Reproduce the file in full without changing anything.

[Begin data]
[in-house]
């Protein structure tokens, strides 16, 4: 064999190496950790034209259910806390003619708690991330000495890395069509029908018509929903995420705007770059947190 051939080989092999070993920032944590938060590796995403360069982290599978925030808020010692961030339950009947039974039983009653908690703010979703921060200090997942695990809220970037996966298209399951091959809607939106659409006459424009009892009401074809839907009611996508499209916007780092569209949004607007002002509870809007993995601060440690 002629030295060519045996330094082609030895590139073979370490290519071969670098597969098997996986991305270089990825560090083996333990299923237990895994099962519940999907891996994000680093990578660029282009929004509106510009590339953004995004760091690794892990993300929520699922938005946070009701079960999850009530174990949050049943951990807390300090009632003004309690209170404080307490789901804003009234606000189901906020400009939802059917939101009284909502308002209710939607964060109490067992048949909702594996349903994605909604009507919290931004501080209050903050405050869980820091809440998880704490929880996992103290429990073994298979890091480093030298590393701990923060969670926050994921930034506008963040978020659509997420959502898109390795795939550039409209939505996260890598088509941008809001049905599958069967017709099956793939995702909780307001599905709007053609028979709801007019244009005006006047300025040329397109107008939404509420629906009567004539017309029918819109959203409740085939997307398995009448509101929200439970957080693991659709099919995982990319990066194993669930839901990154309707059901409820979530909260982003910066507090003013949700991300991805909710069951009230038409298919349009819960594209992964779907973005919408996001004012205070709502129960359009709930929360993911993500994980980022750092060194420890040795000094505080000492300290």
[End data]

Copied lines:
[in-house]
């Protein structure tokens, strides 16, 4: 064999190496950790034209259910806390003619708690991330000495890395069509029908018509929903995420705007770059947190 051939080989092999070993920032944590938060590796995403360069982290599978925030808020010692961030339950009947039974039983009653908690703010979703921060200090997942695990809220970037996966298209399951091959809607939106659409006459424009009892009401074809839907009611996508499209916007780092569209949004607007002002509870809007993995601060440690 002629030295060519045996330094082609030895590139073979370490290519071969670098597969098997996986991305270089990825560090083996333990299923237990895994099962519940999907891996994000680093990578660029282009929004509106510009590339953004995004760091690794892990993300929520699922938005946070009701079960999850009530174990949050049943951990807390300090009632003004309690209170404080307490789901804003009234606000189901906020400009939802059917939101009284909502308002209710939607964060109490067992048949909702594996349903994605909604009507919290931004501080209050903050405050869980820091809440998880704490929880996992103290429990073994298979890091480093030298590393701990923060969670926050994921930034506008963040978020659509997420959502898109390795795939550039409209939505996260890598088509941008809001049905599958069967017709099956793939995702909780307001599905709007053609028979709801007019244009005006006047300025040329397109107008939404509420629906009567004539017309029918819109959203409740085939997307398995009448509101929200439970957080693991659709099919995982990319990066194993669930839901990154309707059901409820979530909260982003910066507090003013949700991300991805909710069951009230038409298919349009819960594209992964779907973005919408996001004012205070709502129960359009709930929360993911993500994980980022750092060194420890040795000094505080000492300290």